The American Supreme Court
Celebrating its fiftieth anniversary, Robert McCloskey’s classic work on the Supreme Court’s role in constructing the U.S. Constitution has introduced generations of students to the workings of our nation’s highest court. For this new fifth edition, Sanford Levinson extends McCloskey’s magisterial treatment to address the Court’s most recent decisions.
As in prior editions, McCloskey’s original text remains unchanged. In his historical interpretation, he argues that the strength of the Court has always been its sensitivity to the changing political scene, as well as its reluctance to stray too far from the main currents of public sentiments. In two revised chapters, Levinson shows how McCloskey’s approach continues to illuminate developments since 2005, including the Court’s decisions in cases arising out of the War on Terror, which range from issues of civil liberty to tests of executive power. He also discusses the Court’s skepticism regarding campaign finance regulation; its affirmation of the right to bear arms; and the increasingly important nomination and confirmation process of Supreme Court justices, including that of the first Hispanic justice, Sonia Sotomayor.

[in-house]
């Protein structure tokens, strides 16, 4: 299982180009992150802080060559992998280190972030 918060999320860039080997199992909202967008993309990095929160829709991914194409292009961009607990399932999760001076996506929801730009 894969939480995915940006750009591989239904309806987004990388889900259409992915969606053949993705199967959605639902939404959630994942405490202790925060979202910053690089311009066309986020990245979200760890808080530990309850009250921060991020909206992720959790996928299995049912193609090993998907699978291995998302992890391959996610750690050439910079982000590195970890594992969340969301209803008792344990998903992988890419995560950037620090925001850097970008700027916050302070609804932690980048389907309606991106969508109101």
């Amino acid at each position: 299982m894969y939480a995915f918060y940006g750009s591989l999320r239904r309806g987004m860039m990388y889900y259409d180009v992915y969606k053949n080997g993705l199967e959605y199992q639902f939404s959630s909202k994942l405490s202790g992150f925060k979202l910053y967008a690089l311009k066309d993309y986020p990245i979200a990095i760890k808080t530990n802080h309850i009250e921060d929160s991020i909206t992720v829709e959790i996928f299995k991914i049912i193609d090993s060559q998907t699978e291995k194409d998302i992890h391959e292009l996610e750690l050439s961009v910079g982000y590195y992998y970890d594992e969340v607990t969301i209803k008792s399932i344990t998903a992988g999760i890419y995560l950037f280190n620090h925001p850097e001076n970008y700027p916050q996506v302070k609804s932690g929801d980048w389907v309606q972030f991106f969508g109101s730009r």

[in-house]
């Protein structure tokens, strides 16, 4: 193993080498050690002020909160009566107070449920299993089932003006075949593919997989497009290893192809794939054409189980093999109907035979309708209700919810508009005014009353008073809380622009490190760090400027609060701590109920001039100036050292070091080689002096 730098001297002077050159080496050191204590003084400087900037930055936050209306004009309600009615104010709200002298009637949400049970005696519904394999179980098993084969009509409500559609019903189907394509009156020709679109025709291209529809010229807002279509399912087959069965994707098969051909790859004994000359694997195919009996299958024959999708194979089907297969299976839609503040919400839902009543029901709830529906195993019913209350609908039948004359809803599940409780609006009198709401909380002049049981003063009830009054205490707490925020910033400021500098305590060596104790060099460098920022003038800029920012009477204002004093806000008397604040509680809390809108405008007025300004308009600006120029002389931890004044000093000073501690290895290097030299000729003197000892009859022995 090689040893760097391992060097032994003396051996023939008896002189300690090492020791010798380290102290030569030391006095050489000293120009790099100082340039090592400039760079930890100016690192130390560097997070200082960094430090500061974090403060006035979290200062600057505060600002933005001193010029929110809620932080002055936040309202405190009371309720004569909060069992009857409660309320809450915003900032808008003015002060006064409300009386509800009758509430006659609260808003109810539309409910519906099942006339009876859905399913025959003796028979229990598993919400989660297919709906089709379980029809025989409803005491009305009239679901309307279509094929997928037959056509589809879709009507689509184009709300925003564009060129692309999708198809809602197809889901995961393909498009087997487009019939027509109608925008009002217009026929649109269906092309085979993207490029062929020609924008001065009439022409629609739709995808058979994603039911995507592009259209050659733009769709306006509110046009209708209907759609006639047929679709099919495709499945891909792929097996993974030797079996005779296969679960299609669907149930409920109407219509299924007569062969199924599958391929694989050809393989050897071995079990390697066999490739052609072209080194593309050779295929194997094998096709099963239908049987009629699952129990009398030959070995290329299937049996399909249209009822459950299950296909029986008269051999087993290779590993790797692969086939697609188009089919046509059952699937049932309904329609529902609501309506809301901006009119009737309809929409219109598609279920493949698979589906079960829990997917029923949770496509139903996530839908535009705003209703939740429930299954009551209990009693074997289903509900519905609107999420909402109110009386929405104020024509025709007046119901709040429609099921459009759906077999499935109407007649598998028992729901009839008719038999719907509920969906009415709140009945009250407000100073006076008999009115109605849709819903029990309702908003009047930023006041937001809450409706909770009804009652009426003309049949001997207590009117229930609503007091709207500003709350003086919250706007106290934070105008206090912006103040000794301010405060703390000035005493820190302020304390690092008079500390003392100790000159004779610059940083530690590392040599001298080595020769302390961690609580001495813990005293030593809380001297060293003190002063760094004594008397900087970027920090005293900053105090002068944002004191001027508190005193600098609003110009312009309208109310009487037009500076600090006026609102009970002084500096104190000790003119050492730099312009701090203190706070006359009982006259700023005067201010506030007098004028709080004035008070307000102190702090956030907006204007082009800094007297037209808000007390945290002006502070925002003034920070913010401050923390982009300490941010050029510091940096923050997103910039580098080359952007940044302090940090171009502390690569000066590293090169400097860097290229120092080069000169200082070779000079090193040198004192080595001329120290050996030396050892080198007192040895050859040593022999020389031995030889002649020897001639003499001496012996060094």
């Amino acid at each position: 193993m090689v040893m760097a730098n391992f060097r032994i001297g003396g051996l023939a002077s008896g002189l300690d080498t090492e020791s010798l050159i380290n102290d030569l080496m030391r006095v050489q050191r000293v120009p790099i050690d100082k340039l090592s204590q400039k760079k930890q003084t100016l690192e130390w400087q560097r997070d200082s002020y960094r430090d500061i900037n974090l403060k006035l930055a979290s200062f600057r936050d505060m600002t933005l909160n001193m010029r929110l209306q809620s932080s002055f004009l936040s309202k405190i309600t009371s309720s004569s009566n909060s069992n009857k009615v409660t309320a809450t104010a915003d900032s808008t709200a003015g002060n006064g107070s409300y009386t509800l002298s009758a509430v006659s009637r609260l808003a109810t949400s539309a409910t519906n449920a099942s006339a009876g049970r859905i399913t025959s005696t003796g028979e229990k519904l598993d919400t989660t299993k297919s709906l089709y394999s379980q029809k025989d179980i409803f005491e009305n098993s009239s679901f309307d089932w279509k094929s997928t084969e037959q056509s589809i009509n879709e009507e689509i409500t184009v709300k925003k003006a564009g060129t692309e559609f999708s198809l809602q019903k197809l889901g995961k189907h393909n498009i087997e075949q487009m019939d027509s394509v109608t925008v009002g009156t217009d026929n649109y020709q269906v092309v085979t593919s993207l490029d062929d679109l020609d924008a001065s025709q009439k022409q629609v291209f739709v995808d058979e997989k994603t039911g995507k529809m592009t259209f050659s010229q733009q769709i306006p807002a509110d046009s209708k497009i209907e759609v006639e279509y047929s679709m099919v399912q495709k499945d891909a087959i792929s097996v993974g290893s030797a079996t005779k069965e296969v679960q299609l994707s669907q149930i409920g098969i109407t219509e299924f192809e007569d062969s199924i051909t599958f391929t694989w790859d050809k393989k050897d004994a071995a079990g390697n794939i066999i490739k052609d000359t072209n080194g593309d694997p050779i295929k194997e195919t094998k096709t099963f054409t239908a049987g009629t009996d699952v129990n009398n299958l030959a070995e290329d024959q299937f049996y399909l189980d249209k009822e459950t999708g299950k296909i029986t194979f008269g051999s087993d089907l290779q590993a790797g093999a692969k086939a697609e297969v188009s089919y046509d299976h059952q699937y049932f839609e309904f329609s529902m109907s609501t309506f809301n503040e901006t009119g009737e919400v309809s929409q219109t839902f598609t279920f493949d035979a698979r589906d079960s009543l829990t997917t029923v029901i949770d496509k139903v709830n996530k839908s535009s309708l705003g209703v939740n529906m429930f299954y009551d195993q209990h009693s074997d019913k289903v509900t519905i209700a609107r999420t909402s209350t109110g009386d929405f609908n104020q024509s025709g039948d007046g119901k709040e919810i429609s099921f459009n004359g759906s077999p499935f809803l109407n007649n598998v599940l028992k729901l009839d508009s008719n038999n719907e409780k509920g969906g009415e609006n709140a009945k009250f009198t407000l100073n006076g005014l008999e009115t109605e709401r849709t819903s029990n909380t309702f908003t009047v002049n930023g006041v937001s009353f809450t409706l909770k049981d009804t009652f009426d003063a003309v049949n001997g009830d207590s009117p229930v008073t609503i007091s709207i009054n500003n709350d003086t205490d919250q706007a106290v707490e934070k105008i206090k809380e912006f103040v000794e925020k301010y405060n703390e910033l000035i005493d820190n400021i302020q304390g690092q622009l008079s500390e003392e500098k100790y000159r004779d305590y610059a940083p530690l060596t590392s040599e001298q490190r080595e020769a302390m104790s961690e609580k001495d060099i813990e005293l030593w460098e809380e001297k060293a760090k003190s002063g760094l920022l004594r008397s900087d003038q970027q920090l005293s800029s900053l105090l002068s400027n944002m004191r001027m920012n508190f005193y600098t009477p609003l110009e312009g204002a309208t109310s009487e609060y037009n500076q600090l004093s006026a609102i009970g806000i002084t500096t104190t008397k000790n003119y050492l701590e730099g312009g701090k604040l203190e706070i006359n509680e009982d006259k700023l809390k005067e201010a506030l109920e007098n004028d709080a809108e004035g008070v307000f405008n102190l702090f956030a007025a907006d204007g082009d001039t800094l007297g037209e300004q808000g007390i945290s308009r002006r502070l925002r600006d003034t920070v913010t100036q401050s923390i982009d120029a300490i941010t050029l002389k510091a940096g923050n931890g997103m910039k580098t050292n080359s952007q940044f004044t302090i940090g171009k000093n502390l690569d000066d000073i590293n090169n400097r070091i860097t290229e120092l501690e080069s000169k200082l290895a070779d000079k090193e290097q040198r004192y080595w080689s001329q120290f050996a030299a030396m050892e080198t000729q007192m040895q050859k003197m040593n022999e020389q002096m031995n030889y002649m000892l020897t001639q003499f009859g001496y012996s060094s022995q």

The best and most concise account of the Supreme Court and its place in American politics, McCloskey's wonderfully readable book is an essential guide to the past, present, and future prospects of this institution.
“One must exercise caution with such a charge, but this work is genuinely a must-have book.”
Preface to the Fifth Edition
Preface to the First Edition
One The Genesis and Nature of Judicial Power
Two The Establishment of the Right to Decide: 1789–1810
Three The Marshall Court and the Shaping of the Nation: 1810–1835
Four The Court under Taney: The Natural History of Judicial Prestige
Five Constitutional Evolution in the Gilded Age: 1865–1900
Six The Judiciary and the Regulatory State: 1900–1937
Seven The Modern Court and Postwar America: 1937–1959
Eight Civil Liberties, Civil Rights, and the Supreme Court
Nine Judicial Monitoring of the New American Welfare State
Epilogue: The Court of Today and the Lessons of History